It does not necessarily need to be an entire program, just a simple operation which performs the same action on both processors.

Without CPU emulation such as qemu.

If this is not possible, can you explain to me like I am 5, why it is not possible.

5 Answers 5


It would be like trying to read English with a french dictionary and vice versa.

Different CPUs are like different languages, only an emulator can act as an
interpreter to let a program for an architecture be run on an other.

  • If two chip manufacturers decided to use identical instructions, i.e. ADD = 0101 then are there any other reasons why object code generated for one will not work for the other? I'm looking for more of a list of arguments here not just the most obvious one. Commented Feb 4, 2014 at 15:21
  • It's not only instruction but also addressing mode encoding. Otherwise they aren't any reason ! think about AMD vs Intel procs.
    – hivert
    Commented Feb 4, 2014 at 17:57
  • 1
    "It would be like trying to read English with a french dictionary and vice versa." That's a nice way to put it :D
    – Jake
    Commented Oct 13, 2022 at 16:16

This is an old question, but I just found this via a Google search and want to try and clarify for anyone else who might stumble upon it.

In short, x86 and ARM binaries are incompatible, but I think this comment from the OP clarifies what the real question is:

If two chip manufacturers decided to use identical instructions, i.e. ADD = 0101 then are there any other reasons why object code generated for one will not work for the other? I'm looking for more of a list of arguments here not just the most obvious one.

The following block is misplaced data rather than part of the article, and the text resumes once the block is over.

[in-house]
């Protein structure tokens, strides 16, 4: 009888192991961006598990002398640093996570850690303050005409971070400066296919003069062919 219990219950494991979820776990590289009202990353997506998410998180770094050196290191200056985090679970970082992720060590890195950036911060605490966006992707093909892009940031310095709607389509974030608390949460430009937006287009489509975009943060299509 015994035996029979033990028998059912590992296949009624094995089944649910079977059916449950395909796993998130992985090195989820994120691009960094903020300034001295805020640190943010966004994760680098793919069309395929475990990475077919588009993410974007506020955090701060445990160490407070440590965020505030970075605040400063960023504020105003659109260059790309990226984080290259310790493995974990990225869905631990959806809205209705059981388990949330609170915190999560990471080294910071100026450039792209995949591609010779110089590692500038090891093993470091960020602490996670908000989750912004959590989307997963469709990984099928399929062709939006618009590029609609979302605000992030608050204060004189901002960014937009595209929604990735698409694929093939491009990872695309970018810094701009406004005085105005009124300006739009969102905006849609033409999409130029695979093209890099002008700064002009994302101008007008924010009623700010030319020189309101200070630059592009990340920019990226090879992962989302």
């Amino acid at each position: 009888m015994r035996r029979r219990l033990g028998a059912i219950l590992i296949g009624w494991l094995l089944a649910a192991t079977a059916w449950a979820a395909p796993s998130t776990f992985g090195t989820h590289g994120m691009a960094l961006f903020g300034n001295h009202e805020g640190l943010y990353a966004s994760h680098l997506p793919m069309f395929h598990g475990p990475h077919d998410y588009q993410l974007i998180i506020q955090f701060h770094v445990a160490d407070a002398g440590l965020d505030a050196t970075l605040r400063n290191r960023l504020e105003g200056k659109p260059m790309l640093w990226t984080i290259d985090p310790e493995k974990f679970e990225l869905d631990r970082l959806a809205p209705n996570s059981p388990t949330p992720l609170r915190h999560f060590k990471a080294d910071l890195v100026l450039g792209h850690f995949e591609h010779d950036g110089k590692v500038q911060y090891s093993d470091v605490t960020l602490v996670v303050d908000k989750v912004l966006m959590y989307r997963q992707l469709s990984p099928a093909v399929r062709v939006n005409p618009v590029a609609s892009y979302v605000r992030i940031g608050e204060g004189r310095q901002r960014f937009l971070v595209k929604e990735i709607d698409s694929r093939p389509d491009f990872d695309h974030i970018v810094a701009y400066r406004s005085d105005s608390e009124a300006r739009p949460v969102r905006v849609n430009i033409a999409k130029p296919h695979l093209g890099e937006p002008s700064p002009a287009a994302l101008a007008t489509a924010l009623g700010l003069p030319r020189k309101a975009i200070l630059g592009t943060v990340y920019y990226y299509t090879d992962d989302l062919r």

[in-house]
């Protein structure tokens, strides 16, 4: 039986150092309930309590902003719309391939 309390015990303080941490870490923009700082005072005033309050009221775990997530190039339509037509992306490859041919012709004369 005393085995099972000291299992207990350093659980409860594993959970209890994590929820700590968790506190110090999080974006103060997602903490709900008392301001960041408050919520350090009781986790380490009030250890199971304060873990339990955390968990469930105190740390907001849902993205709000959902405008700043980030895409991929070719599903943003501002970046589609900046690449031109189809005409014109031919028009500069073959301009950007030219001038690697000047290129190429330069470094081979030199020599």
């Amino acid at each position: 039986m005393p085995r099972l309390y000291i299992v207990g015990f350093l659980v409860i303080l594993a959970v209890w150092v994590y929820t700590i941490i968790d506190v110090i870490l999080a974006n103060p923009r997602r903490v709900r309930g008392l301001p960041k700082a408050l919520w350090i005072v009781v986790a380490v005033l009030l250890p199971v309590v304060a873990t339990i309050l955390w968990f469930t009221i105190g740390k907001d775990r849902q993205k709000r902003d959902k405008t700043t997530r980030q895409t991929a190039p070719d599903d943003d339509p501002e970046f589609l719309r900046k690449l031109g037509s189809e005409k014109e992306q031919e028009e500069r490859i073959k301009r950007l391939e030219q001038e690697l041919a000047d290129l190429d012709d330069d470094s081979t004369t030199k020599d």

If hypothetically two chip manufacturers decided to use identical instructions/encodings/pipelines, then yes they'd be able to run the same code, but that's because they'd already be using the same ISA.

Intel and AMD designs for x86 processors are typically very different from a physical perspective1, but those different chips from different manufacturers are able to run the same code precisely because they've "decided to use identical instructions".

x86 and ARM themselves aren't really "chip" designs, but they're specifications of an abstract machine2. There's a strong link between the physical design/implementation and how the instruction sets and pipelines are defined because there will be obvious efficiencies to certain approaches, but an "ARM" processor doesn't have to confirm to any specific physical design. An "ARM" processor just has to provide the same programming model as the "ARM" abstract machine.

In theory there's nothing stopping any one "chip" from implementing both x86 and ARM instructions as long as it had a way to distinguish between then, but it would probably be a hugely inefficient waste of money, power and resources. The current momentum behind ARM is at least partially due to the bloat that x86 has built up over the years, so combining the two would probably give you the worst of both worlds.

1 - Take this with a grain of salt, as processor architectures are changing rapidly, but from what I understand Intel tends to design monolithic implementations and AMD tends to design chiplet implementations.

2 - This is a simplification, but "x86" and "ARM" are actually whole ISA families, and both can refer to a large number of different standards with various optional extensions.

  • Instruction encoding isn't the only necessary thing for ISA compatibility. We can assume "identical instructions" includes all their semantics and implicit operands, and rules for which operands will fault or not, and how FLAGS are set, and having the same set of registers. But other things can be different, too, like memory-ordering and atomicity rules for multi-threaded code. Commented Jul 12, 2022 at 5:05
  • Interestingly, this is one area where Intel and AMD aren't identical, with Intel providing stronger atomicity guarantees (any alignment within a cache line, vs. only within an aligned 8-byte chunk) - compilers and std::atomic implementations choose to target the lowest common subset of guarantees, naturally. See What EXACTLY is the difference between intel's and amd's ISA, if any? for that and other stuff Commented Jul 12, 2022 at 5:06